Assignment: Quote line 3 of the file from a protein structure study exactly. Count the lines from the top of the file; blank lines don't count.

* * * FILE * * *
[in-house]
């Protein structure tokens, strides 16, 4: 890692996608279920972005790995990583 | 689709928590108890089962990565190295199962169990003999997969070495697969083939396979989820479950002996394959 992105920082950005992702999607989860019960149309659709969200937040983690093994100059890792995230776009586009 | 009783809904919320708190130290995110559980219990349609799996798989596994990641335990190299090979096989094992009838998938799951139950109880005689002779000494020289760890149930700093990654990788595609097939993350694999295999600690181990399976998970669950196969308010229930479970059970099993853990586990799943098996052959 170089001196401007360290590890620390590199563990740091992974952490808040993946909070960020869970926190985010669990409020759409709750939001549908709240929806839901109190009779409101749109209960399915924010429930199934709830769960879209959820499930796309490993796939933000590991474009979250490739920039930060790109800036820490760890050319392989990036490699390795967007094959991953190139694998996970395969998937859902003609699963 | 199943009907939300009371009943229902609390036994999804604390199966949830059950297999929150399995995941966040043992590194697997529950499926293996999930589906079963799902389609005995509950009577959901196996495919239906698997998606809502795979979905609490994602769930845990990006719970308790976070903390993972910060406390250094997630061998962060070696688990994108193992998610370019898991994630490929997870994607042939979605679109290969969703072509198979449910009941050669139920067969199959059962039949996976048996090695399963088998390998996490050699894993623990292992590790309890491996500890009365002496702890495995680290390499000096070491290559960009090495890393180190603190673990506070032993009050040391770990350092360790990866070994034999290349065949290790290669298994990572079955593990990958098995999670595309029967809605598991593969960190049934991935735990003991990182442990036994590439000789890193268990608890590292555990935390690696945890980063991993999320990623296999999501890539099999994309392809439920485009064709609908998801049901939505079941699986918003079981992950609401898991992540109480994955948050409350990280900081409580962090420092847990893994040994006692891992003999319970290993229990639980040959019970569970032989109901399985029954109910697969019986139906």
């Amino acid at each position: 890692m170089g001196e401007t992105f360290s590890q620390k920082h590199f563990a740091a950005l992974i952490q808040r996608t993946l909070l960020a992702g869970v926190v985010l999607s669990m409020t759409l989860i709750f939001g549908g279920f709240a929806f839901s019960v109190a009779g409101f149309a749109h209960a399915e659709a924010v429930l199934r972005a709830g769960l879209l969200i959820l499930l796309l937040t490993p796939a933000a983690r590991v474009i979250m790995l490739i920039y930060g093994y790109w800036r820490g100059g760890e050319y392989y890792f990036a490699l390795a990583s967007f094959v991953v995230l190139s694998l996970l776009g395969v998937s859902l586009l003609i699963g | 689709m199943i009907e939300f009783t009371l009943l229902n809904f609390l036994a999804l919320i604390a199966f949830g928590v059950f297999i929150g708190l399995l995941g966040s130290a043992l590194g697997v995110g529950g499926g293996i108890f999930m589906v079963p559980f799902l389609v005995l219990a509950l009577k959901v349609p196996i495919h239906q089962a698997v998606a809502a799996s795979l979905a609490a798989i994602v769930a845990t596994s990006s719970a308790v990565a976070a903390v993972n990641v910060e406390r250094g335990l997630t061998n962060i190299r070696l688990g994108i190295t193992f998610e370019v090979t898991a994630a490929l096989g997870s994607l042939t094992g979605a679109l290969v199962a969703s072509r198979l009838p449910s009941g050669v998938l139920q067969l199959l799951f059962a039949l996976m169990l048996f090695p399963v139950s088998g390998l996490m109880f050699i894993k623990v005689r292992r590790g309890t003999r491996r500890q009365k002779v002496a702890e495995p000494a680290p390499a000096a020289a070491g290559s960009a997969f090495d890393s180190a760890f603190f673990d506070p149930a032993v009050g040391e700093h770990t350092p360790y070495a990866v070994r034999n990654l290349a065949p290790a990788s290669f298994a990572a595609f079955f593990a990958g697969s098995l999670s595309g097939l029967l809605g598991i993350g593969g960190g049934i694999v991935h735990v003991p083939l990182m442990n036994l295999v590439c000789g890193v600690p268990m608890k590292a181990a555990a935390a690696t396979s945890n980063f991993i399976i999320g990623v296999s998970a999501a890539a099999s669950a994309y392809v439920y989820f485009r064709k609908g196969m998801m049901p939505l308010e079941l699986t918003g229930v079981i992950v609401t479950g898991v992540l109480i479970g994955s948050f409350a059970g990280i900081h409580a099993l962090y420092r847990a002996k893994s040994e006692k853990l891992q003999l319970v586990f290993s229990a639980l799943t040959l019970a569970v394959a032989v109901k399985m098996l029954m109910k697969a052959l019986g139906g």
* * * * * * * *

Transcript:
């Amino acid at each position: 890692m170089g001196e401007t992105f360290s590890q620390k920082h590199f563990a740091a950005l992974i952490q808040r996608t993946l909070l960020a992702g869970v926190v985010l999607s669990m409020t759409l989860i709750f939001g549908g279920f709240a929806f839901s019960v109190a009779g409101f149309a749109h209960a399915e659709a924010v429930l199934r972005a709830g769960l879209l969200i959820l499930l796309l937040t490993p796939a933000a983690r590991v474009i979250m790995l490739i920039y930060g093994y790109w800036r820490g100059g760890e050319y392989y890792f990036a490699l390795a990583s967007f094959v991953v995230l190139s694998l996970l776009g395969v998937s859902l586009l003609i699963g | 689709m199943i009907e939300f009783t009371l009943l229902n809904f609390l036994a999804l919320i604390a199966f949830g928590v059950f297999i929150g708190l399995l995941g966040s130290a043992l590194g697997v995110g529950g499926g293996i108890f999930m589906v079963p559980f799902l389609v005995l219990a509950l009577k959901v349609p196996i495919h239906q089962a698997v998606a809502a799996s795979l979905a609490a798989i994602v769930a845990t596994s990006s719970a308790v990565a976070a903390v993972n990641v910060e406390r250094g335990l997630t061998n962060i190299r070696l688990g994108i190295t193992f998610e370019v090979t898991a994630a490929l096989g997870s994607l042939t094992g979605a679109l290969v199962a969703s072509r198979l009838p449910s009941g050669v998938l139920q067969l199959l799951f059962a039949l996976m169990l048996f090695p399963v139950s088998g390998l996490m109880f050699i894993k623990v005689r292992r590790g309890t003999r491996r500890q009365k002779v002496a702890e495995p000494a680290p390499a000096a020289a070491g290559s960009a997969f090495d890393s180190a760890f603190f673990d506070p149930a032993v009050g040391e700093h770990t350092p360790y070495a990866v070994r034999n990654l290349a065949p290790a990788s290669f298994a990572a595609f079955f593990a990958g697969s098995l999670s595309g097939l029967l809605g598991i993350g593969g960190g049934i694999v991935h735990v003991p083939l990182m442990n036994l295999v590439c000789g890193v600690p268990m608890k590292a181990a555990a935390a690696t396979s945890n980063f991993i399976i999320g990623v296999s998970a999501a890539a099999s669950a994309y392809v439920y989820f485009r064709k609908g196969m998801m049901p939505l308010e079941l699986t918003g229930v079981i992950v609401t479950g898991v992540l109480i479970g994955s948050f409350a059970g990280i900081h409580a099993l962090y420092r847990a002996k893994s040994e006692k853990l891992q003999l319970v586990f290993s229990a639980l799943t040959l019970a569970v394959a032989v109901k399985m098996l029954m109910k697969a052959l019986g139906g």